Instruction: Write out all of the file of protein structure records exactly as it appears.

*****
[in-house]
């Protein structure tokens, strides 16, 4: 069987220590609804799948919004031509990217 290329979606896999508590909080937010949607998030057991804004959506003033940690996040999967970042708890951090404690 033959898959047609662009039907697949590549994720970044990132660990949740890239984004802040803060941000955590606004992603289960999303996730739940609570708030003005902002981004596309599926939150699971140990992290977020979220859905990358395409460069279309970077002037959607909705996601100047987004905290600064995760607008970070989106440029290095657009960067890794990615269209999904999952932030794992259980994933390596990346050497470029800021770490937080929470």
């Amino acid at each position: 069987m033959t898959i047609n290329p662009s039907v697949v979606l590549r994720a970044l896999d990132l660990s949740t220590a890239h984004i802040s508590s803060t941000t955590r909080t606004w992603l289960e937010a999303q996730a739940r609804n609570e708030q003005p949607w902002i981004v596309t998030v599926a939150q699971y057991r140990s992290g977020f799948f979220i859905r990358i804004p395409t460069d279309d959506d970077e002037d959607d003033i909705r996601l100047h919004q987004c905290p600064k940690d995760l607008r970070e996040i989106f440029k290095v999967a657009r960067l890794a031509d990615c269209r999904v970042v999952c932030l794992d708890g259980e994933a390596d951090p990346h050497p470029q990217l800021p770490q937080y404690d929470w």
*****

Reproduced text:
[in-house]
């Protein structure tokens, strides 16, 4: 069987220590609804799948919004031509990217 290329979606896999508590909080937010949607998030057991804004959506003033940690996040999967970042708890951090404690 033959898959047609662009039907697949590549994720970044990132660990949740890239984004802040803060941000955590606004992603289960999303996730739940609570708030003005902002981004596309599926939150699971140990992290977020979220859905990358395409460069279309970077002037959607909705996601100047987004905290600064995760607008970070989106440029290095657009960067890794990615269209999904999952932030794992259980994933390596990346050497470029800021770490937080929470």
């Amino acid at each position: 069987m033959t898959i047609n290329p662009s039907v697949v979606l590549r994720a970044l896999d990132l660990s949740t220590a890239h984004i802040s508590s803060t941000t955590r909080t606004w992603l289960e937010a999303q996730a739940r609804n609570e708030q003005p949607w902002i981004v596309t998030v599926a939150q699971y057991r140990s992290g977020f799948f979220i859905r990358i804004p395409t460069d279309d959506d970077e002037d959607d003033i909705r996601l100047h919004q987004c905290p600064k940690d995760l607008r970070e996040i989106f440029k290095v999967a657009r960067l890794a031509d990615c269209r999904v970042v999952c932030l794992d708890g259980e994933a390596d951090p990346h050497p470029q990217l800021p770490q937080y404690d929470w």